RE: Peter Gutmann data deletion theaory? Jul 21 2005 06:49PM
Glenn Everhart chase com
The relevant question one should ask is: how costly will it be (time, money)
to recover data?

If you have, for example, a modern tape and just zero it (write eofs at the
beginning), nearly every drive in the world will report blank tape errors if
you try to go past BOT, even if the tape store past there is physically untouched.

What's needed to decide how exposed erased data is would be instead how much
it might cost (and how many questions might be asked) to get someone with special
gear to attempt recovery? Possibly also it could make sense to ask how many
sites that could recover the data exist.

Merely writing zeroes (or anything else) once onto a disk sector means the
drive will as a general matter read what was written, not what used to be
there, regardless of the analogue magnetic state underlying.

To judge whether that's enough to block an adversary, I need some idea how much
it'll cost to get the data back, and whether all recovery shops might ask embarrassing
questions about how someone came to have this disk, or make police reports or the like.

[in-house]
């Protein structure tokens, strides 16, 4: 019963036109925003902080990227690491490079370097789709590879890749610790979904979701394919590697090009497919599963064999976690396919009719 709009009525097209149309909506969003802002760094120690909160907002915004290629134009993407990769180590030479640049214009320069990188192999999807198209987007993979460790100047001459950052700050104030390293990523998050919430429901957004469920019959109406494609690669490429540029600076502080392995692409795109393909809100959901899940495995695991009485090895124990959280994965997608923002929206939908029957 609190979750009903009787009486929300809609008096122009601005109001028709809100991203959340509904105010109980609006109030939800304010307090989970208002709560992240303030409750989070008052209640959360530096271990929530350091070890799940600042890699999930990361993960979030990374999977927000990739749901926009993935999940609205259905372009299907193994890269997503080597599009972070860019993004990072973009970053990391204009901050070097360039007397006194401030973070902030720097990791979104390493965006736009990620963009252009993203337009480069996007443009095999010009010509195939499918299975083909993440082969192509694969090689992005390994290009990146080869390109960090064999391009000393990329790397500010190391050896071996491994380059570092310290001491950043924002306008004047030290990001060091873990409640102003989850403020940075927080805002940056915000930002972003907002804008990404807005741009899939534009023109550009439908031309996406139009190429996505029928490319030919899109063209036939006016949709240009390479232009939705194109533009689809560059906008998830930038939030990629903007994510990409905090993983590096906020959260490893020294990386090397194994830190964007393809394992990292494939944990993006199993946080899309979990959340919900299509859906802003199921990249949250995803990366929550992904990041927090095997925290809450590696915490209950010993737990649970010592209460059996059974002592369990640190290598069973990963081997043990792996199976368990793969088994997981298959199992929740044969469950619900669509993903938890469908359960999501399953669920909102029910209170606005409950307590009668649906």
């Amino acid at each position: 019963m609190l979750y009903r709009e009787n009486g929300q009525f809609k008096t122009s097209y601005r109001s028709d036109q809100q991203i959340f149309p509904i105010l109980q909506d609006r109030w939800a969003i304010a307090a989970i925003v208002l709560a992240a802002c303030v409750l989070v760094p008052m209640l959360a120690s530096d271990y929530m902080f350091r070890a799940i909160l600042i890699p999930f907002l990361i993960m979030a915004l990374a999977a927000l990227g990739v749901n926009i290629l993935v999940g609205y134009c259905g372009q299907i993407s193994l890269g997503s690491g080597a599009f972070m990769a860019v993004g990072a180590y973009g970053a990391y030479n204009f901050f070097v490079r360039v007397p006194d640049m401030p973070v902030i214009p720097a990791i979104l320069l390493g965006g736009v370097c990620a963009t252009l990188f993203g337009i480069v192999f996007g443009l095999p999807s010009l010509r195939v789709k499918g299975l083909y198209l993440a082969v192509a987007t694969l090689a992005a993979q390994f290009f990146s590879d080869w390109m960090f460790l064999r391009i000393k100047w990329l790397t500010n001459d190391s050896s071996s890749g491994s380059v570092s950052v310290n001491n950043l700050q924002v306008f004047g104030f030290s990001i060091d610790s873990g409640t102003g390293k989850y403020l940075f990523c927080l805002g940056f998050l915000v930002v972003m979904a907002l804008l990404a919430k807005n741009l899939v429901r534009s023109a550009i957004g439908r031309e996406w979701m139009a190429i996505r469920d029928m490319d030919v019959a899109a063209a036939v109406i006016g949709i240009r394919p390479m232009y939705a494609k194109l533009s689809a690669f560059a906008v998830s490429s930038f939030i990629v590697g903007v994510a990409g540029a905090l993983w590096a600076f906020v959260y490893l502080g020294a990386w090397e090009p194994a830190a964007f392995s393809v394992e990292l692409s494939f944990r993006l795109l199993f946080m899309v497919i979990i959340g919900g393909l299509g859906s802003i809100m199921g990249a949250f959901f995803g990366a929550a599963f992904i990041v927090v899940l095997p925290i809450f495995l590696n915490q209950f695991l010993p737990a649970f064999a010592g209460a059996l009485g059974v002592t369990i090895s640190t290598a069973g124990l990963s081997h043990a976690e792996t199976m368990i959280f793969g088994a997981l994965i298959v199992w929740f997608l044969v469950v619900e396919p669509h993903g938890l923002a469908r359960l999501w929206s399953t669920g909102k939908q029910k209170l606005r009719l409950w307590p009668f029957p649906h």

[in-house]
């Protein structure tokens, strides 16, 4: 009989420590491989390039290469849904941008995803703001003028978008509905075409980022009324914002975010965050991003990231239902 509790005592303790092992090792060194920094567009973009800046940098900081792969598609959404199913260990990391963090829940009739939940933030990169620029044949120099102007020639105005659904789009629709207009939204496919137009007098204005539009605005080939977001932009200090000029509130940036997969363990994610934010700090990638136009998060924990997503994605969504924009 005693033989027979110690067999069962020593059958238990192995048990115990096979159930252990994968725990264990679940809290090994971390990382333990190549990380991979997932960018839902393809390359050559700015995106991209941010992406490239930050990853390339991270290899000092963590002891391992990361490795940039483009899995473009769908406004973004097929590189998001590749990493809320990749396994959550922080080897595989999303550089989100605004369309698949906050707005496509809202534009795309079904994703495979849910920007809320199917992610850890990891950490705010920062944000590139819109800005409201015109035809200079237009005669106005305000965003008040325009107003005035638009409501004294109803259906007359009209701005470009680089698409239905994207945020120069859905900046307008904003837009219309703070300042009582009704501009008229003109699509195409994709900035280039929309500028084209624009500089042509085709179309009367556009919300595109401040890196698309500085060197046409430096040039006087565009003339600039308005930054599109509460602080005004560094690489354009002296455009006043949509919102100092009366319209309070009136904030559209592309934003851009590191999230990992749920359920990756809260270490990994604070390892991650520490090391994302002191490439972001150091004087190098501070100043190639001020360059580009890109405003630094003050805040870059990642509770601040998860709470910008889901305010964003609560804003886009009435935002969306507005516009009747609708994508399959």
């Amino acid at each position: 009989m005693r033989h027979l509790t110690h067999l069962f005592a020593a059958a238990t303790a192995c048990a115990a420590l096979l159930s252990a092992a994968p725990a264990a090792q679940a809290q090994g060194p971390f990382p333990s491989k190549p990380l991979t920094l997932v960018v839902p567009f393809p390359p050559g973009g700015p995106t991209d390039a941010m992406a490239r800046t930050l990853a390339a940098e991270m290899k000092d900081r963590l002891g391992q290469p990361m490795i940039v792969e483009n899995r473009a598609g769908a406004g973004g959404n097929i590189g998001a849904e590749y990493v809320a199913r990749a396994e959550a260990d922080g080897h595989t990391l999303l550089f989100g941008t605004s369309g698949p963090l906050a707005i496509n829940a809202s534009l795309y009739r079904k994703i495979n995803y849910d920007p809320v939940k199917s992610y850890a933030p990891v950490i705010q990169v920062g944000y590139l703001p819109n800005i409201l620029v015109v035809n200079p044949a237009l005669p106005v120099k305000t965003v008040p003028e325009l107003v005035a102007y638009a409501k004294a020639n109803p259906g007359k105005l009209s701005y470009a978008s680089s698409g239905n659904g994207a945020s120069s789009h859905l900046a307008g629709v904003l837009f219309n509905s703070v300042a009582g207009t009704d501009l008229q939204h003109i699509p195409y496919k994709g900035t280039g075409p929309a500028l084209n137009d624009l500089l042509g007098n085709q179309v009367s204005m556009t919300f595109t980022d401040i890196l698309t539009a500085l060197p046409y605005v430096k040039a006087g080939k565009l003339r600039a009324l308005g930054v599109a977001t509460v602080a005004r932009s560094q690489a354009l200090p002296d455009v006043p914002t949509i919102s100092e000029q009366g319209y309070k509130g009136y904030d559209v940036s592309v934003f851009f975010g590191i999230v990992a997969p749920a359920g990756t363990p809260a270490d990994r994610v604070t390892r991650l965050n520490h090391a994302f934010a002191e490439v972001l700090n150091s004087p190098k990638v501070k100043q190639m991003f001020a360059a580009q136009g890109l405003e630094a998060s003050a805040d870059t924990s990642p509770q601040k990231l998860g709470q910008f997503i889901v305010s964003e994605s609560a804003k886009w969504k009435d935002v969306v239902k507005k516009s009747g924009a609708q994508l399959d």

I don't believe I've seen any such information in this forum.

-----Original Message-----
From: Jared Johnson [mailto:jaredsjazz (at) Yahoo (dot) com [email concealed]]
Sent: Wednesday, July 20, 2005 7:49 PM
To: focus-ms (at) securityfocus (dot) com [email concealed]
Cc: bugtraq (at) securityfocus (dot) com [email concealed]
Subject: Peter Gutmann data deletion theaory?


Do you all agree with Peter Gutman's conclusion on his theory that data can
never really be erased, as noted in his quote below:

"Data overwritten once or twice may be recovered by subtracting what is
expected to be read from a storage location from what is actually read. Data
which is overwritten an arbitrarily large number of times can still be
recovered provided that the new data isn't written to the same location as
the original data (for magnetic media), or that the recovery attempt is
carried out fairly soon after the new data was written (for RAM). For this
reason it is effectively impossible to sanitise storage locations by simple
overwriting them, no matter how many overwrite passes are made or what data
patterns are written. However by using the relatively simple methods
presented in this paper the task of an attacker can be made significantly
more difficult, if not prohibitively expensive."

It seems that the perhaps the only real way to rid your Hard Drives of data
is to burn them.

I'd love to hear some thoughts on this from security and data experts out

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